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Ngayong ika-8 ng Marso, nagpupugay tayo sa magigiting na kababaihang lumikha ng makabuluhang pagbabago sa katayuan ng babae sa lipunan.  Ginugunita natin ang mahigit daantaon ng makulay, madugo at puspos ng mapanlabang diwang karanasan ng kanilang sama-samang pagkilos upang ihakbang pasulong ang kagalingan ng kababaihan at ng masang anakpawis.

 

Ang karapatan sa pagboto ng kababaihan, pagpapababa sa oras ng paggawa (naging 8 oras mula sa dating 12 oras), pagtataas ng sahod, pagtiyak sa ligtas at makataong kondisyon sa paggawa, ay ilan lamang sa ipinakipaglaban ng daan-daan libong kababaihang manggagawa.

 

Samantala, sa gitna ng pandaigdigang krisis ng kapitalismo, ramdam natin ang patuloy na pagdausdos ng katayuan ng kababaihan.  Unti-unting binabawi ang mga karapatang pinagbuwisan ng buhay ng ating mga kabaro.

 

Sa diwa ng Pandaigdigang Araw ng Kababaihan, ating ipagtanggol ang mga napagtagumpayan na.  Ilagay sa unahan ang usaping kabuhayan, pagkalinga, pagmamahal, paggalang at dangal para sa kababaihan.

 

Ang Diwa ng ‘Bread and Roses Strike’

Ang ‘Bread and Roses Strike’ noong 1912 sa Lawrence (Massachusetts) sa Estados Unidos ang isa sa mahahalagang pagkilos sa buong kasaysayan ng kilusang paggawa.  Inilunsad ng 23,000 mangagawang kababaihan ang welga sa textile-mill factories bilang pagtutol sa pagtataas ng kota at pagpapababa sa sahod ng kababaihan at batang manggagawa.  Tumagal ito ng dalawang linggo.  Marami ang namatay nuong nilusob ito ng National Guard at private and city police.  Nagtagumpay ang welga.  Nagkamit ng dagdag na sahod ang mga manggagawa ng textile mills.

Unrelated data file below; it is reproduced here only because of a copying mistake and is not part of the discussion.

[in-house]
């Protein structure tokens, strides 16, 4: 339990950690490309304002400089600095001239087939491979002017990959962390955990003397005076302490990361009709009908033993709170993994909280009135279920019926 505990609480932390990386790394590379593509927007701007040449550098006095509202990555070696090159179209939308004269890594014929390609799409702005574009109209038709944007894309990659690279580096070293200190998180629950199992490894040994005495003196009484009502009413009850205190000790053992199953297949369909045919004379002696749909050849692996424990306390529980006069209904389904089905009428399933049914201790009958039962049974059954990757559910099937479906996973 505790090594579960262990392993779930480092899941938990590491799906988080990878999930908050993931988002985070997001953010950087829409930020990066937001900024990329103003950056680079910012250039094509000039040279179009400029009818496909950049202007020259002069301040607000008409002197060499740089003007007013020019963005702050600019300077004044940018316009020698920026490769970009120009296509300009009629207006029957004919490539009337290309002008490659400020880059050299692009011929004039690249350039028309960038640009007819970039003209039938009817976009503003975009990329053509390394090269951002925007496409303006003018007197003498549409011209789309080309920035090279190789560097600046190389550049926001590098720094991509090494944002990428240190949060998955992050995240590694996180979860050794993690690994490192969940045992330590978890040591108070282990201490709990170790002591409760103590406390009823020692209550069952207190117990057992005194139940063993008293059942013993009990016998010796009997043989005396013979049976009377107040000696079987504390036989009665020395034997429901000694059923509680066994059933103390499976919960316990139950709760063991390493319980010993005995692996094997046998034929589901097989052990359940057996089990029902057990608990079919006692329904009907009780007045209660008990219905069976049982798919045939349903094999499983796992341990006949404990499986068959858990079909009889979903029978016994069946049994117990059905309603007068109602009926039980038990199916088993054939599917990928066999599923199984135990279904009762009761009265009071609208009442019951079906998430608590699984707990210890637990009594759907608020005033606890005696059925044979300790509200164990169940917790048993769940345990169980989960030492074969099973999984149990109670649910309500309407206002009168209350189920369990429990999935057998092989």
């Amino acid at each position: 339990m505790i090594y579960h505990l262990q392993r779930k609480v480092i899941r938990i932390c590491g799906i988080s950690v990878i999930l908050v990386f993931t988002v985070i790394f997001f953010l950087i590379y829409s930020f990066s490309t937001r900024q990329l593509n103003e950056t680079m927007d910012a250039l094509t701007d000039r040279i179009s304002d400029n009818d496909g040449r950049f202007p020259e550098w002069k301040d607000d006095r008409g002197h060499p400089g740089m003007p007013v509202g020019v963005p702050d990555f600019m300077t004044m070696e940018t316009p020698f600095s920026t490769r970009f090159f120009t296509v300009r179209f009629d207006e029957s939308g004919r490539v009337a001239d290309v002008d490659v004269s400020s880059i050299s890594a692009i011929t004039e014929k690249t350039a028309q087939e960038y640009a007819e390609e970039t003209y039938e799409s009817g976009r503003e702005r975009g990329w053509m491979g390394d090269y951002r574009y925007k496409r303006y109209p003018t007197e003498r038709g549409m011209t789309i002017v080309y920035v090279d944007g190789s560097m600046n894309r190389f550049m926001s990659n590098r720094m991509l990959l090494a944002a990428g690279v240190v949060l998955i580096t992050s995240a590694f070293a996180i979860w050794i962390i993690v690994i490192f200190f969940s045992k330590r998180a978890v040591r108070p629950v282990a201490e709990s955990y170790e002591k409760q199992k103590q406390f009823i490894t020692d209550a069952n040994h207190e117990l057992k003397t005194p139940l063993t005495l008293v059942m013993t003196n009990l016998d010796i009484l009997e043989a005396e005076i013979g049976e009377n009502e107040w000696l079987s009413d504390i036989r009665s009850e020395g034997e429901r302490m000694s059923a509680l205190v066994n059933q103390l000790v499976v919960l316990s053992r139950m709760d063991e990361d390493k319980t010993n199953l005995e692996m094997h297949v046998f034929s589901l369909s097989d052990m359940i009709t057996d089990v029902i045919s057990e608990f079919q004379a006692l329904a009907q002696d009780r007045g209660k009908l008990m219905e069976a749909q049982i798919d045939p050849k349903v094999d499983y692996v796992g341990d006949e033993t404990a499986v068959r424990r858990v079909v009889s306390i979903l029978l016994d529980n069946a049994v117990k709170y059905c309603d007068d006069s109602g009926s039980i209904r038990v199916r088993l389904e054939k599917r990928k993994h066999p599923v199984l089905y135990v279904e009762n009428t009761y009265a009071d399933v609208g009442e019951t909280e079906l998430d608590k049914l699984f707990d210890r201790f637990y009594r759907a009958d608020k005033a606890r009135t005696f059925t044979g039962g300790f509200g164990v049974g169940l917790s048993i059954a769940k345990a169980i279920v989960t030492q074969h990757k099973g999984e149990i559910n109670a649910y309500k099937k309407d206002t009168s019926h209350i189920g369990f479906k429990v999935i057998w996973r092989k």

Naging malaganap ang pakikibaka ng kababaihang manggagawa sa ikalawang bahagi ng 1800s hanggang mga unang dekada ng 1900s.  Hindi lamang usaping pangkababaihan (gender issues) ang kinasangkutan nila.  Nasa ubod sila ng buong kilusang paggawa, kilusan laban sa gyera at para sa kapayapaan, pantay na karapatan sa kababaihan sa paggu-gobyerno at pulitika, karapatan sa  trabaho, pagtutol sa racial discrimination, at iba pang mahahalagang usaping panlipunan.  Binasag ng mga mapangahas na pagkilos ang larawan ng kababaihang kimi, pambahay at mahina.

International Women’s Day:  Tradisyon ng Pakikibaka at Pakikilahok ng Kababaihan

Taong 1910, iminungkahi ni Clara Zetkin, isang sosyalistang Aleman (German) sa International Conference of Working Women ang pagtatakda ng International Women’s Day.  Tinanggap at pinagpasyahan ito ng mahigit 100 lider na kumakatawan sa 17 unyon at organisasyon ng kababaihan.  Ito ay pagkilala sa mahalagang ambag ng kababaihan sa kilusang paggawa at sa pagsusulong ng karapatan sa kabuhayan, karapatang pulitikal ng kababaihan at kagalingan ng buong lipunan.

Simula nuon, taun-taon nang ipinagdiwang ang araw ng kababaihan sa iba’t ibang  bansa.  Pinagkaisahang itakda ito sa ika – 8 ng Marso   bilang pagkilala at paggunita sa malawakang protesta ng kababaihang Ruso (Russian) nuong 1917 laban sa mga pinsala ng gyera.